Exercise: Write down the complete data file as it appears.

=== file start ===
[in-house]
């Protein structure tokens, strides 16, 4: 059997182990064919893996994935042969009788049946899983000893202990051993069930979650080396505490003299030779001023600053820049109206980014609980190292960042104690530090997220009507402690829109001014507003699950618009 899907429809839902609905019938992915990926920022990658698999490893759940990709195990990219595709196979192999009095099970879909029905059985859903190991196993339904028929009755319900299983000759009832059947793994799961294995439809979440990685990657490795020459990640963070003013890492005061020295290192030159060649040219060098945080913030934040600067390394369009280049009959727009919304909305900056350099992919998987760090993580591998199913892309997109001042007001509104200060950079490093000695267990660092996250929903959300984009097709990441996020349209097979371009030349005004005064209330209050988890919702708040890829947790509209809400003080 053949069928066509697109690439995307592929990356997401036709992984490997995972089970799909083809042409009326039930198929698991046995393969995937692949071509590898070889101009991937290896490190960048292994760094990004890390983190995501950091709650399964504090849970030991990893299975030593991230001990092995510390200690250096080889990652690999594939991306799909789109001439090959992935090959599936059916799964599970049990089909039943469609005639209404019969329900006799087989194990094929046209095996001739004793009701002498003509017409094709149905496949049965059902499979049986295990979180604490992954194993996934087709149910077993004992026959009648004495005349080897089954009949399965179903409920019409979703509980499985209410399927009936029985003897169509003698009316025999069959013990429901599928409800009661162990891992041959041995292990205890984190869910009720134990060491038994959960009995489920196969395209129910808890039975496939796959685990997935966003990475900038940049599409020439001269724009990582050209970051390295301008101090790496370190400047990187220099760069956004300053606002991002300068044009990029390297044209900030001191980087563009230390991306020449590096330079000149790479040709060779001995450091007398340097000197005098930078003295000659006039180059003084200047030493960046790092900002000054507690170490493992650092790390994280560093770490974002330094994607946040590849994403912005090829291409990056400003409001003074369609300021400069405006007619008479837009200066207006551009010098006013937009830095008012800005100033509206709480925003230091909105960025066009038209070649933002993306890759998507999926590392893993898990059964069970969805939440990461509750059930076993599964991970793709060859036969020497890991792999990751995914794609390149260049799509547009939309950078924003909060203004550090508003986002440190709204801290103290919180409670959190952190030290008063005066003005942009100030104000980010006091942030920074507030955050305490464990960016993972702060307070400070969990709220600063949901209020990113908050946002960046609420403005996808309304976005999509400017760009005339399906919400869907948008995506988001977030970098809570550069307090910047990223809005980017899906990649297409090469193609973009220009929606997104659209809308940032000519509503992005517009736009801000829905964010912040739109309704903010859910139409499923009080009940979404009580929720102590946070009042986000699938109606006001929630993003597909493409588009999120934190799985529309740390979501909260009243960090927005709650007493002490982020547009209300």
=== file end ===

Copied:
[in-house]
């Protein structure tokens, strides 16, 4: 059997182990064919893996994935042969009788049946899983000893202990051993069930979650080396505490003299030779001023600053820049109206980014609980190292960042104690530090997220009507402690829109001014507003699950618009 899907429809839902609905019938992915990926920022990658698999490893759940990709195990990219595709196979192999009095099970879909029905059985859903190991196993339904028929009755319900299983000759009832059947793994799961294995439809979440990685990657490795020459990640963070003013890492005061020295290192030159060649040219060098945080913030934040600067390394369009280049009959727009919304909305900056350099992919998987760090993580591998199913892309997109001042007001509104200060950079490093000695267990660092996250929903959300984009097709990441996020349209097979371009030349005004005064209330209050988890919702708040890829947790509209809400003080 053949069928066509697109690439995307592929990356997401036709992984490997995972089970799909083809042409009326039930198929698991046995393969995937692949071509590898070889101009991937290896490190960048292994760094990004890390983190995501950091709650399964504090849970030991990893299975030593991230001990092995510390200690250096080889990652690999594939991306799909789109001439090959992935090959599936059916799964599970049990089909039943469609005639209404019969329900006799087989194990094929046209095996001739004793009701002498003509017409094709149905496949049965059902499979049986295990979180604490992954194993996934087709149910077993004992026959009648004495005349080897089954009949399965179903409920019409979703509980499985209410399927009936029985003897169509003698009316025999069959013990429901599928409800009661162990891992041959041995292990205890984190869910009720134990060491038994959960009995489920196969395209129910808890039975496939796959685990997935966003990475900038940049599409020439001269724009990582050209970051390295301008101090790496370190400047990187220099760069956004300053606002991002300068044009990029390297044209900030001191980087563009230390991306020449590096330079000149790479040709060779001995450091007398340097000197005098930078003295000659006039180059003084200047030493960046790092900002000054507690170490493992650092790390994280560093770490974002330094994607946040590849994403912005090829291409990056400003409001003074369609300021400069405006007619008479837009200066207006551009010098006013937009830095008012800005100033509206709480925003230091909105960025066009038209070649933002993306890759998507999926590392893993898990059964069970969805939440990461509750059930076993599964991970793709060859036969020497890991792999990751995914794609390149260049799509547009939309950078924003909060203004550090508003986002440190709204801290103290919180409670959190952190030290008063005066003005942009100030104000980010006091942030920074507030955050305490464990960016993972702060307070400070969990709220600063949901209020990113908050946002960046609420403005996808309304976005999509400017760009005339399906919400869907948008995506988001977030970098809570550069307090910047990223809005980017899906990649297409090469193609973009220009929606997104659209809308940032000519509503992005517009736009801000829905964010912040739109309704903010859910139409499923009080009940979404009580929720102590946070009042986000699938109606006001929630993003597909493409588009999120934190799985529309740390979501909260009243960090927005709650007493002490982020547009209300």